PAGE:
The preferred metal nitrides suitable for use in the present invention are selected from the group consisting of aluminum nitride, barium nitride, boron nitride, calcium nitride, chromium nitride, copper nitride, gallium nitride, germanium nitride, hafnium nitride, iron nitride, lithium nitride, magnesium nitride, neodymium nitride, potassium nitride, silicon nitride, sodium nitride, strontium nitride, tantalum nitride, titanium nitride, tungsten nitride, vanadium nitride, zinc nitride, and zirconium nitride. Each of the metal nitrides may impart different characteristics to the finished silicate glass. Therefore, the selection of the metal nitride is dependant upon the desired color and energy transmittance properties of the finished glass as well as the base glass composition and other colorants included in the base glass composition. Additionally, several of the noted performance modifiers may be utilized in combination in the glass batch composition.
The metal nitrides of the present invention are added to the batch glass composition prior to the admixing, heating, and melting of the batch. The metal nitrides are included in the batch glass composition at concentrations from about 0.05% to about 4% by weight. The most preferred compounds included in glass compositions are aluminum nitride, boron nitride, iron nitride, magnesium nitride, silicon nitride, titanium nitride, and zinc nitride.
It is an object of the present invention to provide a performance modifier for use in silicate batch glass compositions that improves color or energy transmittance properties of the finished glass composition. The metal nitrides of the present invention are suitable performance modifiers that are capable of improving the color and energy transmittance properties of the glass over conventional silicate glasses.
It is also an object of the present invention to utilize a metal nitride in a glass composition to improve specific color or energy absorbance properties without adversely affecting other properties, such as the visible light transmittance.
In accordance with the present invention, it has been discovered that a nitrogen compound may be included in a silicate based batch glass composition as a performance modifier to improve energy transmittance properties of the finished glass. The nitrogen compound is generally a metal nitride added to conventional silicate glass compositions.
It is desirable to improve solar attenuation properties in glass to improve the efficiency and expand the use of the resulting glass articles. In addition to the solar attenuation properties, specific colors are often desired in finished glass compositions. The metal nitrides of the present invention can significantly impact one or both of the color and solar attenuation properties of the finished silicate glass.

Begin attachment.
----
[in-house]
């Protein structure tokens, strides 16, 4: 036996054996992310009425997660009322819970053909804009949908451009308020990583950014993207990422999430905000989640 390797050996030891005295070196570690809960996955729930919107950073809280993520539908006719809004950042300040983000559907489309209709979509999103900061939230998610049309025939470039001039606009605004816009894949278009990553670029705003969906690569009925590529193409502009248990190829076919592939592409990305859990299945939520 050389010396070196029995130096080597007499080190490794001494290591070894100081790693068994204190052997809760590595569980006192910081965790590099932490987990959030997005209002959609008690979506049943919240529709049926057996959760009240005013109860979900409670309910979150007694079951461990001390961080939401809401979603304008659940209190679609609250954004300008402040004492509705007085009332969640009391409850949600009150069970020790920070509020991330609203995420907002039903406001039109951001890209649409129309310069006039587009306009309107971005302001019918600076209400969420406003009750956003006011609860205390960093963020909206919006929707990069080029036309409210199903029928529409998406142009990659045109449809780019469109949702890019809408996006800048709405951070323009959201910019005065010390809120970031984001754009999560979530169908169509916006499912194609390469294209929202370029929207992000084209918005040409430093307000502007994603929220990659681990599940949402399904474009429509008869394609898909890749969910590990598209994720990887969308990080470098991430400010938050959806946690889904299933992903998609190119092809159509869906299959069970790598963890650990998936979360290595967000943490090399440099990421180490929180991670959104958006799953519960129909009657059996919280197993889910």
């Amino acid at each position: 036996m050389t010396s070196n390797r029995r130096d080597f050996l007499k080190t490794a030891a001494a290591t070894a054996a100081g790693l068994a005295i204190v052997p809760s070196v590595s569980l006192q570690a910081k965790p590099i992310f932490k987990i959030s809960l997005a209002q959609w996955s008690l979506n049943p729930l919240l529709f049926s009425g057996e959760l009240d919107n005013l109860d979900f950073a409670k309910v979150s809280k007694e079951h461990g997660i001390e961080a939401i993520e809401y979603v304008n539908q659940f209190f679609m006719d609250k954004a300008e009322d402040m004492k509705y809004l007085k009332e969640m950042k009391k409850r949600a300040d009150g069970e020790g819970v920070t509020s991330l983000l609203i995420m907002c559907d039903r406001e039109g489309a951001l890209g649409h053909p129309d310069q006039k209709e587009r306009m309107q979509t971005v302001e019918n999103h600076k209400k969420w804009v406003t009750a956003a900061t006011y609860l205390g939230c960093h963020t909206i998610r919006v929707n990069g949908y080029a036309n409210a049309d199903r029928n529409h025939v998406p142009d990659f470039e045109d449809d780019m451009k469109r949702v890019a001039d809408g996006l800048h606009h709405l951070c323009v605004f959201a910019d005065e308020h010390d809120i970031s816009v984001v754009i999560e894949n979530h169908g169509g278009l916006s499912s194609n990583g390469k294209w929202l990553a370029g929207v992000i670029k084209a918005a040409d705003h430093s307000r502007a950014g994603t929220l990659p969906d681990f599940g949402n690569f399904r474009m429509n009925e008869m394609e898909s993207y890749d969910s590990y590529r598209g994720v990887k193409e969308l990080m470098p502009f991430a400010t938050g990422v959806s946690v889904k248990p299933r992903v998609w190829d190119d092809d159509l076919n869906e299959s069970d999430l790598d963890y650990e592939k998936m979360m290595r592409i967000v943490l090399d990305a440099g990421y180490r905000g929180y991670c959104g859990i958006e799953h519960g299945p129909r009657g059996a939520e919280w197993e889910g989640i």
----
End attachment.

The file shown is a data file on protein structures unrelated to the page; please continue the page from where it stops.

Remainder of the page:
The present invention is suitable for use in silicate glasses. Silicate glasses are generally glasses which utilize silicon as the network former. The network former is the primary cation which bonds with oxygen to create the amorphous network. In general, silicate glasses are glasses having over 40% silica in the composition. Thus, silicate glasses can include other cations in the glass composition, such as aluminum, sodium, calcium, magnesium, phosphorus, and boron. Silicate glasses are preferred because their physical properties enable the production of the glass in a float glass production process.
A preferred silicate glass is a soda-lime-silica composition. The composition of soda-lime-silica glasses suitable for use in accordance with the present invention typically have the following weight percentage constituents:
Other minor ingredients, including conventional melting and refining aids such as sulfur compounds (measured as SO3), may also appear in the glass composition at levels up to 1 weight percent without affecting the properties of the finished glass composition. Suitable raw materials for producing a soda-lime-silica glass include, sand, limestone, dolomite, soda ash, salt cake or gypsum, and niter. Niter, or sodium nitrate, may also be utilized in the glass batch composition with the colorant selenium to improve retention of selenium in the finished glass.
The silicate based glass compositions, to which the metal nitrides of the present invention are added, may include conventional colorants. In addition to coloring the glass, the colorants may also impart certain energy attenuation properties such as the absorption of infrared and ultraviolet radiation. The metal nitrides of the present invention, when included with the known colorants, can affect the color and energy transmittance properties beyond anticipated effects generally recognized with the colorants alone.
In accordance with the present invention, one or more metal nitrides are added to the silicate batch glass composition. The metal nitrides are preferably selected from the group consisting of aluminum nitride, barium nitride, boron nitride, calcium nitride, chromium nitride, copper nitride, gallium nitride, germanium nitride, hafnium nitride, iron nitride, lithium nitride, magnesium nitride, neodymium nitride, potassium nitride, silicon nitride, sodium nitride, strontium nitride, tantalum nitride, titanium nitride, tungsten nitride, vanadium nitride, zinc nitride, and zirconium nitride. The metal nitrides may be added up to about four weight percent in the silicate batch glass composition prior to melting. The most preferred compounds included in glass compositions are aluminum nitride, boron nitride, iron nitride, magnesium nitride, silicon nitride, titanium nitride, and zinc nitride.